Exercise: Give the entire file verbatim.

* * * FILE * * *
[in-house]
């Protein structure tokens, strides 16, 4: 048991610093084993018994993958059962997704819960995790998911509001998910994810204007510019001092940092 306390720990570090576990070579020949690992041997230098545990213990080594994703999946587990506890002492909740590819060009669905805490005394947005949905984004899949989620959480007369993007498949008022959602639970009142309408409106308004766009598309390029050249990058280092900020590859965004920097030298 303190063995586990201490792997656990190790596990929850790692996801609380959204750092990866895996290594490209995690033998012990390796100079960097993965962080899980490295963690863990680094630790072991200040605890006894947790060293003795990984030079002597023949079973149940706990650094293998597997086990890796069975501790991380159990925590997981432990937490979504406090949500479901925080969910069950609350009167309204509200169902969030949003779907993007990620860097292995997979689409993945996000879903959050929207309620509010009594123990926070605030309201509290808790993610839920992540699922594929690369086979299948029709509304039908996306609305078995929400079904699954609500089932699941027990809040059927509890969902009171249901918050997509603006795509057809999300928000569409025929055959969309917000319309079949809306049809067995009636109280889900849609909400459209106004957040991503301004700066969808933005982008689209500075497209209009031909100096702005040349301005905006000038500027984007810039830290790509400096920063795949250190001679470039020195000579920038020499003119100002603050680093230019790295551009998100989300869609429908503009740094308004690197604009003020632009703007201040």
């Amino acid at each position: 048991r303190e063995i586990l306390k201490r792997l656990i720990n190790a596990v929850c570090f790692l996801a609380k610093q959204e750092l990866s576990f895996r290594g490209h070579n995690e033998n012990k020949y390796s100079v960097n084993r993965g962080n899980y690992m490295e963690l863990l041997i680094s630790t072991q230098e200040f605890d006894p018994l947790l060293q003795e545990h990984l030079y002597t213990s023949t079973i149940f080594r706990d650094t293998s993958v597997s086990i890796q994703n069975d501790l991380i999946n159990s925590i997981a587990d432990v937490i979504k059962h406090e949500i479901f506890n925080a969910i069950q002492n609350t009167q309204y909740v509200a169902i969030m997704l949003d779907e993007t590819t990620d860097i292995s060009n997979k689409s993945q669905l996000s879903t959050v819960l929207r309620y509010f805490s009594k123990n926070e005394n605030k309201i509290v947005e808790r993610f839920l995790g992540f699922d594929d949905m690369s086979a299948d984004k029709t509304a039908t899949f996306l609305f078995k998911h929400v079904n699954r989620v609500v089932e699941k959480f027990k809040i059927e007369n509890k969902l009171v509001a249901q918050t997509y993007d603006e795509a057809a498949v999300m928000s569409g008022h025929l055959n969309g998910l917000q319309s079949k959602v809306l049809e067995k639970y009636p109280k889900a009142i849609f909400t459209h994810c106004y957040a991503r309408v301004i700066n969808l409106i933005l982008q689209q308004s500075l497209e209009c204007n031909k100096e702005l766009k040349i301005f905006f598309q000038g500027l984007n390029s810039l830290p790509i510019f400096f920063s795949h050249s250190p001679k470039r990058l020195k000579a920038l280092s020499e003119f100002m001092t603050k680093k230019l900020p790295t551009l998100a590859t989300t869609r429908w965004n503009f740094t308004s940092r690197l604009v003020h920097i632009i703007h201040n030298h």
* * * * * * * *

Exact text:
[in-house]
């Protein structure tokens, strides 16, 4: 048991610093084993018994993958059962997704819960995790998911509001998910994810204007510019001092940092 306390720990570090576990070579020949690992041997230098545990213990080594994703999946587990506890002492909740590819060009669905805490005394947005949905984004899949989620959480007369993007498949008022959602639970009142309408409106308004766009598309390029050249990058280092900020590859965004920097030298 303190063995586990201490792997656990190790596990929850790692996801609380959204750092990866895996290594490209995690033998012990390796100079960097993965962080899980490295963690863990680094630790072991200040605890006894947790060293003795990984030079002597023949079973149940706990650094293998597997086990890796069975501790991380159990925590997981432990937490979504406090949500479901925080969910069950609350009167309204509200169902969030949003779907993007990620860097292995997979689409993945996000879903959050929207309620509010009594123990926070605030309201509290808790993610839920992540699922594929690369086979299948029709509304039908996306609305078995929400079904699954609500089932699941027990809040059927509890969902009171249901918050997509603006795509057809999300928000569409025929055959969309917000319309079949809306049809067995009636109280889900849609909400459209106004957040991503301004700066969808933005982008689209500075497209209009031909100096702005040349301005905006000038500027984007810039830290790509400096920063795949250190001679470039020195000579920038020499003119100002603050680093230019790295551009998100989300869609429908503009740094308004690197604009003020632009703007201040």
């Amino acid at each position: 048991r303190e063995i586990l306390k201490r792997l656990i720990n190790a596990v929850c570090f790692l996801a609380k610093q959204e750092l990866s576990f895996r290594g490209h070579n995690e033998n012990k020949y390796s100079v960097n084993r993965g962080n899980y690992m490295e963690l863990l041997i680094s630790t072991q230098e200040f605890d006894p018994l947790l060293q003795e545990h990984l030079y002597t213990s023949t079973i149940f080594r706990d650094t293998s993958v597997s086990i890796q994703n069975d501790l991380i999946n159990s925590i997981a587990d432990v937490i979504k059962h406090e949500i479901f506890n925080a969910i069950q002492n609350t009167q309204y909740v509200a169902i969030m997704l949003d779907e993007t590819t990620d860097i292995s060009n997979k689409s993945q669905l996000s879903t959050v819960l929207r309620y509010f805490s009594k123990n926070e005394n605030k309201i509290v947005e808790r993610f839920l995790g992540f699922d594929d949905m690369s086979a299948d984004k029709t509304a039908t899949f996306l609305f078995k998911h929400v079904n699954r989620v609500v089932e699941k959480f027990k809040i059927e007369n509890k969902l009171v509001a249901q918050t997509y993007d603006e795509a057809a498949v999300m928000s569409g008022h025929l055959n969309g998910l917000q319309s079949k959602v809306l049809e067995k639970y009636p109280k889900a009142i849609f909400t459209h994810c106004y957040a991503r309408v301004i700066n969808l409106i933005l982008q689209q308004s500075l497209e209009c204007n031909k100096e702005l766009k040349i301005f905006f598309q000038g500027l984007n390029s810039l830290p790509i510019f400096f920063s795949h050249s250190p001679k470039r990058l020195k000579a920038l280092s020499e003119f100002m001092t603050k680093k230019l900020p790295t551009l998100a590859t989300t869609r429908w965004n503009f740094t308004s940092r690197l604009v003020h920097i632009i703007h201040n030298h």